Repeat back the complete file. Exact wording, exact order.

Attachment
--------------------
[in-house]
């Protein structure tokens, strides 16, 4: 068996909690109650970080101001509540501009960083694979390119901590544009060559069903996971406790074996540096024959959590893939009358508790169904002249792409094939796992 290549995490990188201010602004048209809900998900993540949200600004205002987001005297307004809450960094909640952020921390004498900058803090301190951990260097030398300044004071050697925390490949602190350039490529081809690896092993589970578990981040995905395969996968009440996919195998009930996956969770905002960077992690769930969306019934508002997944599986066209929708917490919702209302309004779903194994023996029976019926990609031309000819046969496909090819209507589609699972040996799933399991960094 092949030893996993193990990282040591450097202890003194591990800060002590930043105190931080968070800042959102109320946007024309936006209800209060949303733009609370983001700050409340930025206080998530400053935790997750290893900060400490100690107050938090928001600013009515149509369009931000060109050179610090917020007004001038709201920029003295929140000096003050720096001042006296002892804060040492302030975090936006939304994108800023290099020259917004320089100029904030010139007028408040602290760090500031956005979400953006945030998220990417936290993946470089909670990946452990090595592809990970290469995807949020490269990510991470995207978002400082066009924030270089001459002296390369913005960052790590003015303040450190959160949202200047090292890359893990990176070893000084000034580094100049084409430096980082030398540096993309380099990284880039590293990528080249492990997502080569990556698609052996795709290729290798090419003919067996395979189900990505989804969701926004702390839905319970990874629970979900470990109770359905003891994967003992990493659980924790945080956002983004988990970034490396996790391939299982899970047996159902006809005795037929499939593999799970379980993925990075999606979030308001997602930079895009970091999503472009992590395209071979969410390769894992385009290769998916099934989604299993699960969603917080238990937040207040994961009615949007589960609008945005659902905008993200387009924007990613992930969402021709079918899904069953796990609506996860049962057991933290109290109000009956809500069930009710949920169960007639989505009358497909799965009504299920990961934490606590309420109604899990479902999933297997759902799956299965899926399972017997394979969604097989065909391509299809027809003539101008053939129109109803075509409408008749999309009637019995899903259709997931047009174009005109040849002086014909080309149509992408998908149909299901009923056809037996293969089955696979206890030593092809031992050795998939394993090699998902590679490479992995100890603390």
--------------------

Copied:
[in-house]
């Protein structure tokens, strides 16, 4: 068996909690109650970080101001509540501009960083694979390119901590544009060559069903996971406790074996540096024959959590893939009358508790169904002249792409094939796992 290549995490990188201010602004048209809900998900993540949200600004205002987001005297307004809450960094909640952020921390004498900058803090301190951990260097030398300044004071050697925390490949602190350039490529081809690896092993589970578990981040995905395969996968009440996919195998009930996956969770905002960077992690769930969306019934508002997944599986066209929708917490919702209302309004779903194994023996029976019926990609031309000819046969496909090819209507589609699972040996799933399991960094 092949030893996993193990990282040591450097202890003194591990800060002590930043105190931080968070800042959102109320946007024309936006209800209060949303733009609370983001700050409340930025206080998530400053935790997750290893900060400490100690107050938090928001600013009515149509369009931000060109050179610090917020007004001038709201920029003295929140000096003050720096001042006296002892804060040492302030975090936006939304994108800023290099020259917004320089100029904030010139007028408040602290760090500031956005979400953006945030998220990417936290993946470089909670990946452990090595592809990970290469995807949020490269990510991470995207978002400082066009924030270089001459002296390369913005960052790590003015303040450190959160949202200047090292890359893990990176070893000084000034580094100049084409430096980082030398540096993309380099990284880039590293990528080249492990997502080569990556698609052996795709290729290798090419003919067996395979189900990505989804969701926004702390839905319970990874629970979900470990109770359905003891994967003992990493659980924790945080956002983004988990970034490396996790391939299982899970047996159902006809005795037929499939593999799970379980993925990075999606979030308001997602930079895009970091999503472009992590395209071979969410390769894992385009290769998916099934989604299993699960969603917080238990937040207040994961009615949007589960609008945005659902905008993200387009924007990613992930969402021709079918899904069953796990609506996860049962057991933290109290109000009956809500069930009710949920169960007639989505009358497909799965009504299920990961934490606590309420109604899990479902999933297997759902799956299965899926399972017997394979969604097989065909391509299809027809003539101008053939129109109803075509409408008749999309009637019995899903259709997931047009174009005109040849002086014909080309149509992408998908149909299901009923056809037996293969089955696979206890030593092809031992050795998939394993090699998902590679490479992995100890603390």